United States District Court, E.D. California
ORDER DENYING DEFENDANT'S MOTION FOR RECONSIDERATION
ANTHONY W. ISHII, Senior District Judge.
Plaintiff Todd Kinnamon ("Plaintiff") is a prisoner in the custody of the California Department of Corrections and Rehabilitation ("CDCR"). Plaintiff is proceeding pro se and in forma pauperis in this civil rights action pursuant to 42 U.S.C. § 1983.
Plaintiff filed this action on August 15, 2012. On January 15, 2014, the Court issued an order that the action proceed on Plaintiff's Eighth Amendment claim against Defendants C. Latia and J. Jordan.
Defendant Latia filed an answer February 24, 2014. Subsequently, on February 27, 2014, the Court issued a Discovery and Scheduling Order. Part I of the Order requires the parties to provide initial disclosures, including names of witnesses and production of documents.
On March 14, 2014, Defendant Latia filed a Request for Reconsideration of Part I of the Discovery and Scheduling Order. Plaintiff did not file an opposition. The matter is deemed submitted pursuant to Local Rule 230(l).
Defendant Jordan filed an answer on April 7, 2014, after the Court's issuance of the Discovery and Scheduling Order. Given the pendency of this motion, the Court has not yet made the Discovery and Scheduling Order applicable to Defendant Jordon.
Defendant moves for reconsideration pursuant to Local Rule 303(c), which permits District Judge review of a Magistrate Judge's order. Local Rule 303(a) incorporates the "clearly erroneous" or "contrary to law" standard set forth in Federal Rule of Civil Procedure 72(a). Thus, the District Judge must "modify or set aside any part of the order that is clearly erroneous or is contrary to law." Fed.R.Civ.P. 72(a).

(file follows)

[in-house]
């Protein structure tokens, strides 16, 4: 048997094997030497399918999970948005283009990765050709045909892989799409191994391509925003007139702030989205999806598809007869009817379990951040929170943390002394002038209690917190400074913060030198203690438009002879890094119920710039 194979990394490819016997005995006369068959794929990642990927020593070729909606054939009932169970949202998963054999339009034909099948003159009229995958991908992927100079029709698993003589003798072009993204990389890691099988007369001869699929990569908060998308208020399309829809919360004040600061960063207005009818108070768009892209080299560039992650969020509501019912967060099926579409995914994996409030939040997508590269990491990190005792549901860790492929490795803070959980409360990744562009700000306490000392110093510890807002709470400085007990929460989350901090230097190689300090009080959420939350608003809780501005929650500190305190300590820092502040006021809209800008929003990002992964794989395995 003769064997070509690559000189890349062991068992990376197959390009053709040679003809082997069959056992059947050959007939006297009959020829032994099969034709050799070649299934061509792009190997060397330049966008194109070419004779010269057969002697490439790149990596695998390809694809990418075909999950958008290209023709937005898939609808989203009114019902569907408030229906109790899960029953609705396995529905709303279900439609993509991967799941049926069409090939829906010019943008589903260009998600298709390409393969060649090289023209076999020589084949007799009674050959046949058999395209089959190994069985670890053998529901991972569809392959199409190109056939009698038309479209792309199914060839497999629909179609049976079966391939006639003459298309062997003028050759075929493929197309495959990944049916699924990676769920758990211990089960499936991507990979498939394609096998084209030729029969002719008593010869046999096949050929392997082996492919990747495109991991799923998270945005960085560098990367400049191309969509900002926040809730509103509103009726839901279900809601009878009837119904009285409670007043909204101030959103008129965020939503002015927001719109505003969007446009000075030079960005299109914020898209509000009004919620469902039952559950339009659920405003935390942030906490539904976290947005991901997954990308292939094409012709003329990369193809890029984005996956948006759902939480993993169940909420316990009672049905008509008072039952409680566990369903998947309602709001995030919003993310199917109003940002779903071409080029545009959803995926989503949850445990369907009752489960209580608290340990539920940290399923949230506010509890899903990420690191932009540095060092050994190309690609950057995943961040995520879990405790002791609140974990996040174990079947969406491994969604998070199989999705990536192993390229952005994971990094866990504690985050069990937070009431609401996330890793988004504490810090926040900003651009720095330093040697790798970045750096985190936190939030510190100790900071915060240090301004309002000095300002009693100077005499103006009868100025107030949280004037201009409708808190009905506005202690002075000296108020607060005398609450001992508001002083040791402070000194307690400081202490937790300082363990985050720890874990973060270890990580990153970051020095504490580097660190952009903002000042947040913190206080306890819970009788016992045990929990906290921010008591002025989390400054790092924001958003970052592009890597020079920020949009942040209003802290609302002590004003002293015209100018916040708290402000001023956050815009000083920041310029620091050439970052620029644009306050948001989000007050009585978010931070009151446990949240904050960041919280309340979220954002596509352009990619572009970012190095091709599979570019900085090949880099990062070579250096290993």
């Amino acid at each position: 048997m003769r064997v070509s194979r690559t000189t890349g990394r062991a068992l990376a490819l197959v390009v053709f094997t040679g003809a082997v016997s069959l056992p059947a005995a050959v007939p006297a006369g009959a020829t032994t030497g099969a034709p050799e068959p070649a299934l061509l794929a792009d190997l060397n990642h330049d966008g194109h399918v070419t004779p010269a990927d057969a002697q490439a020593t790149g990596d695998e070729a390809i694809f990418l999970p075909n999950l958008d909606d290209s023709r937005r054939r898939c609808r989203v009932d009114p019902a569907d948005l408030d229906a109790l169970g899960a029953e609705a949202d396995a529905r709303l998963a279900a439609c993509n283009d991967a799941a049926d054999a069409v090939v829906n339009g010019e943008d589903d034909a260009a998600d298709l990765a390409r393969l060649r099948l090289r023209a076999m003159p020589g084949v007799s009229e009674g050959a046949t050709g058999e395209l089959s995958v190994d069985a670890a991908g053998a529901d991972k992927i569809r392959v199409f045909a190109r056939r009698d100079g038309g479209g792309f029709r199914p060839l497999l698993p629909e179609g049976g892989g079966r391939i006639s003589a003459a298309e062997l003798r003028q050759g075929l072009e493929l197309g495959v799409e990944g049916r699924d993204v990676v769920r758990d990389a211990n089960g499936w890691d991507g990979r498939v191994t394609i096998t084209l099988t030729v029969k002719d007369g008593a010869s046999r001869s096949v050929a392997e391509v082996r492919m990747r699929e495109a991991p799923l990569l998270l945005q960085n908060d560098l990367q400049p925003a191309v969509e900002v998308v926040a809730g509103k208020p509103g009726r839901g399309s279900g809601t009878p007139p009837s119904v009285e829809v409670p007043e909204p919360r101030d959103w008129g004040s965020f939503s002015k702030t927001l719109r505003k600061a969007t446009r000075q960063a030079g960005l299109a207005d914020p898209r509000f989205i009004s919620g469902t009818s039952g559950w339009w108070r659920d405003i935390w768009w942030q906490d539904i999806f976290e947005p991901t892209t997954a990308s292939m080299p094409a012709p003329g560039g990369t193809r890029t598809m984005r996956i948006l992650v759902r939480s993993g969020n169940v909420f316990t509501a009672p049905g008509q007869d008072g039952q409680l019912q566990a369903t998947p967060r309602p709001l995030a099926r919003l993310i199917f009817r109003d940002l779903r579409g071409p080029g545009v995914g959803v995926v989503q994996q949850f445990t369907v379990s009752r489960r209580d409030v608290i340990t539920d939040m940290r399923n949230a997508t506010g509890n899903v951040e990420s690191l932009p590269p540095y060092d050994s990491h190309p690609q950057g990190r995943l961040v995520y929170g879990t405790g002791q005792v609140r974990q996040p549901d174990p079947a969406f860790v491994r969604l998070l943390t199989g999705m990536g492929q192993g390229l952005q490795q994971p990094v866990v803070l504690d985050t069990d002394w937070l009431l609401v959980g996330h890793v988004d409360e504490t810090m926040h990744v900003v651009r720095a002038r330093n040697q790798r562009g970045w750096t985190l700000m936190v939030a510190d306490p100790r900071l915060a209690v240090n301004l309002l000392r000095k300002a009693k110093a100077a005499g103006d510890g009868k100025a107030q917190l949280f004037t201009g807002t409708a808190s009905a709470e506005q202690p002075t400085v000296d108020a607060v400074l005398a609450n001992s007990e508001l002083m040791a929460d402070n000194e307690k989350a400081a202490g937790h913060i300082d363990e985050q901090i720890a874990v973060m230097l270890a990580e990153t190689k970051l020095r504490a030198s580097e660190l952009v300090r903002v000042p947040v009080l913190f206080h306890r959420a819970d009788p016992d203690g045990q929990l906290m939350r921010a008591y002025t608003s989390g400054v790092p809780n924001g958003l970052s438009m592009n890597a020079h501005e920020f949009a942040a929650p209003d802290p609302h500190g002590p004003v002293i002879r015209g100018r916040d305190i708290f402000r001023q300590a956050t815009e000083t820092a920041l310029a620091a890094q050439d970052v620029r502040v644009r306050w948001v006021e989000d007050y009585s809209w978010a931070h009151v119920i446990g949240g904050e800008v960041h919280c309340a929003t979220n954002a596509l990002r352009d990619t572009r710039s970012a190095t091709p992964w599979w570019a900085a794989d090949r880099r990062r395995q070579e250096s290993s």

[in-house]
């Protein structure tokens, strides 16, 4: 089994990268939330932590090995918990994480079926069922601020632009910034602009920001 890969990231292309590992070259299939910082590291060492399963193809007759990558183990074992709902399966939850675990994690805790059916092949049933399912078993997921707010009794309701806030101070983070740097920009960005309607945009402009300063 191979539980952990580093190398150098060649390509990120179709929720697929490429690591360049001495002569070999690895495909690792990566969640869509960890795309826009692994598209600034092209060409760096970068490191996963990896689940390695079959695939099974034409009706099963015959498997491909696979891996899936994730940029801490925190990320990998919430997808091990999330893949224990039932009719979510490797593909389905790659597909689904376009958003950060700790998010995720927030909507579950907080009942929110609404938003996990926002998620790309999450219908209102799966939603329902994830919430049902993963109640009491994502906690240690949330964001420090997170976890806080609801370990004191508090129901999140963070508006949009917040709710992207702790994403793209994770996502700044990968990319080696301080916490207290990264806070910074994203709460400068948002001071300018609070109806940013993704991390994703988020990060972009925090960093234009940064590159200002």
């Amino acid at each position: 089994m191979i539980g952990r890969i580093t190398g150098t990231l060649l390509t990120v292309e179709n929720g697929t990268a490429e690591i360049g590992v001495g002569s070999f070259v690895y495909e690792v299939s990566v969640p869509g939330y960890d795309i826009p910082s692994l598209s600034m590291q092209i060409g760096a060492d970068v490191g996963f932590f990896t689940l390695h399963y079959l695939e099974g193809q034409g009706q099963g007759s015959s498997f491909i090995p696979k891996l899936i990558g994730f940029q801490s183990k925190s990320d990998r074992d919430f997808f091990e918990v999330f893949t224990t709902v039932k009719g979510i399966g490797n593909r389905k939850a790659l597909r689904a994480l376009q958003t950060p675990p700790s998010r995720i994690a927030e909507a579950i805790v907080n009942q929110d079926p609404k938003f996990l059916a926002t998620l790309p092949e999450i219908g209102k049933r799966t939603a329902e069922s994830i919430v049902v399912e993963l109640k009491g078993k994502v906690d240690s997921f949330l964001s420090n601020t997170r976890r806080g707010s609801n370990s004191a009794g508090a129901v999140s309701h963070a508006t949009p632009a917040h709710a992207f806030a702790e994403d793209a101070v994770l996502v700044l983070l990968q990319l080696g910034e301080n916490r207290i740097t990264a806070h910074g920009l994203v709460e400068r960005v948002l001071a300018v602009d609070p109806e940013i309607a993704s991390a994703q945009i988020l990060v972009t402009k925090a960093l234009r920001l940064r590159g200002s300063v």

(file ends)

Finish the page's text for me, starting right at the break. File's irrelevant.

Defendant correctly argues that Part I of the Discovery and Scheduling Order requires the parties to engage in disclosures similar to those required under Federal Rule of Civil Procedure 26(a)(1). Defendant is also correct in that Plaintiff is a pro se prisoner, and that such actions are generally exempt from initial disclosure requirements.
Defendant is incorrect, however, insofar as Defendant argues that the Discovery and Scheduling Order is an improper "standing order" meant to modify the initial disclosure requirements. As the Court has previously explained in numerous prisoner actions where the Discovery and Scheduling Order has been issued, the order is a case-specific order that issued in this action "[t]o expedite the fair disposition of this action and to discourage wasteful pretrial activities." Therefore, the order is proper since "even in a case excluded..., the court can order exchange of similar information in managing the action under rule 16." Fed.R.Civ.P. 26(a)(1) Advisory Committee Note of 2000. The fact that a similar order has issued in other prisoner cases does not transform the order into a formal, or informal, standing order. Indeed, if there is an instance where initial disclosures are not warranted, the Court will not issue an order requiring their exchange.
The Court notes that the discovery order at issue, which has been used and upheld in other actions in this Court, was implemented in light of the numerous discovery issues that were arising with increasing frequency in other pro se prisoner actions. Defendants' discovery practices were bordering on unnecessarily obstructive, and these tactics caused numerous discovery disputes that required extensive Court resources to resolve. The intent of the order, as explained above, is to discourage similar wasteful activities.
Defendant further believes that such requirements are an undue burden on the State in prisoner cases. However, again, the intent behind the order is to streamline the discovery process and ultimately reduce the overall burden on the State, the Court and the parties. In fact, since the requirement to exchange initial disclosures has been in place, there has been a significant decrease in discovery ...